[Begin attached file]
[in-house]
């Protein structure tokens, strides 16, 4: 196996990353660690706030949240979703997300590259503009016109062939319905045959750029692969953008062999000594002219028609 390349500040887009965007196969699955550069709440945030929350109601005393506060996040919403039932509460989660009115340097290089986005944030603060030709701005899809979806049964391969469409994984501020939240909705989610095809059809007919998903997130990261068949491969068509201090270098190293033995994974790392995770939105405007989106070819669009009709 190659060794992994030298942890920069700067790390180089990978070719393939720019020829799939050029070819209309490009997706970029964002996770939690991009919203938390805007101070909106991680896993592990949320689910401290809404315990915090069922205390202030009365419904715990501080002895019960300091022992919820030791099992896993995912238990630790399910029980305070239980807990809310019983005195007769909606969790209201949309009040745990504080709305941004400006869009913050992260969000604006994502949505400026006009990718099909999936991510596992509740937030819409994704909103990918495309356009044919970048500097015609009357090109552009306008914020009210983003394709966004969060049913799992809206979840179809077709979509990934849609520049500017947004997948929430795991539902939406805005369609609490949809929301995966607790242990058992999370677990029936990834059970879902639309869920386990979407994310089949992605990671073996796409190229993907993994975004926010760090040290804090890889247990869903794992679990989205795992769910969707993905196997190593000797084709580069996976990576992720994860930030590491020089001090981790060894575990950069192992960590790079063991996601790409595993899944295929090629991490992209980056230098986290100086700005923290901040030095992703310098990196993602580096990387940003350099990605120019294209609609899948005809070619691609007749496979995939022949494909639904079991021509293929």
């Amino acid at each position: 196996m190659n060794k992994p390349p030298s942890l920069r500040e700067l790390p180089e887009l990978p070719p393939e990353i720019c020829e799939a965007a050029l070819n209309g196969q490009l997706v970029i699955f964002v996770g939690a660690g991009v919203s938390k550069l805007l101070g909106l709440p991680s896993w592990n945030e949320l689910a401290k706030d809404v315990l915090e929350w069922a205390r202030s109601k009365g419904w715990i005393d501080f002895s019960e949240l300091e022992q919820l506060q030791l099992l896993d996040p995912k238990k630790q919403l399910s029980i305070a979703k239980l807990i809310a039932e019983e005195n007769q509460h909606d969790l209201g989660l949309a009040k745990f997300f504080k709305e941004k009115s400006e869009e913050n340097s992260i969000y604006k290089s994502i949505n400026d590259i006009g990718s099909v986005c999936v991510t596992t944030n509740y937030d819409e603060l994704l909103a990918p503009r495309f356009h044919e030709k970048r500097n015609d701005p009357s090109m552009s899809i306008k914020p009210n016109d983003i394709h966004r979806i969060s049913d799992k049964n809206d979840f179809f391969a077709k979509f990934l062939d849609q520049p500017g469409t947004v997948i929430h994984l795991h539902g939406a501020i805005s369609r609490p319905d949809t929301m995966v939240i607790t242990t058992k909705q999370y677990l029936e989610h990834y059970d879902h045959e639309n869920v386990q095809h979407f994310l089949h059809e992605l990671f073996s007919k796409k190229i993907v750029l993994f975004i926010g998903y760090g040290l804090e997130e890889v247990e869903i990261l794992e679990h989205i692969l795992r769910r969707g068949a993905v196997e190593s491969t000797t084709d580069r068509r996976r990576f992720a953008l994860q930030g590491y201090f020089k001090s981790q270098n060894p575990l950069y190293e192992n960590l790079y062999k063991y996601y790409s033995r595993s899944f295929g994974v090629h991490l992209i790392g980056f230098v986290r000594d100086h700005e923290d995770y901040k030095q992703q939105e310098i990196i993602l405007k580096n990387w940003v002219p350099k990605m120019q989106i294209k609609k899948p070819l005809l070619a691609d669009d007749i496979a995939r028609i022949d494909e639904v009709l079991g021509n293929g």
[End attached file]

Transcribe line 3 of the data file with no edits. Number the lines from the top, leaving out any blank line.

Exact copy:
């Amino acid at each position: 196996m190659n060794k992994p390349p030298s942890l920069r500040e700067l790390p180089e887009l990978p070719p393939e990353i720019c020829e799939a965007a050029l070819n209309g196969q490009l997706v970029i699955f964002v996770g939690a660690g991009v919203s938390k550069l805007l101070g909106l709440p991680s896993w592990n945030e949320l689910a401290k706030d809404v315990l915090e929350w069922a205390r202030s109601k009365g419904w715990i005393d501080f002895s019960e949240l300091e022992q919820l506060q030791l099992l896993d996040p995912k238990k630790q919403l399910s029980i305070a979703k239980l807990i809310a039932e019983e005195n007769q509460h909606d969790l209201g989660l949309a009040k745990f997300f504080k709305e941004k009115s400006e869009e913050n340097s992260i969000y604006k290089s994502i949505n400026d590259i006009g990718s099909v986005c999936v991510t596992t944030n509740y937030d819409e603060l994704l909103a990918p503009r495309f356009h044919e030709k970048r500097n015609d701005p009357s090109m552009s899809i306008k914020p009210n016109d983003i394709h966004r979806i969060s049913d799992k049964n809206d979840f179809f391969a077709k979509f990934l062939d849609q520049p500017g469409t947004v997948i929430h994984l795991h539902g939406a501020i805005s369609r609490p319905d949809t929301m995966v939240i607790t242990t058992k909705q999370y677990l029936e989610h990834y059970d879902h045959e639309n869920v386990q095809h979407f994310l089949h059809e992605l990671f073996s007919k796409k190229i993907v750029l993994f975004i926010g998903y760090g040290l804090e997130e890889v247990e869903i990261l794992e679990h989205i692969l795992r769910r969707g068949a993905v196997e190593s491969t000797t084709d580069r068509r996976r990576f992720a953008l994860q930030g590491y201090f020089k001090s981790q270098n060894p575990l950069y190293e192992n960590l790079y062999k063991y996601y790409s033995r595993s899944f295929g994974v090629h991490l992209i790392g980056f230098v986290r000594d100086h700005e923290d995770y901040k030095q992703q939105e310098i990196i993602l405007k580096n990387w940003v002219p350099k990605m120019q989106i294209k609609k899948p070819l005809l070619a691609d669009d007749i496979a995939r028609i022949d494909e639904v009709l079991g021509n293929g």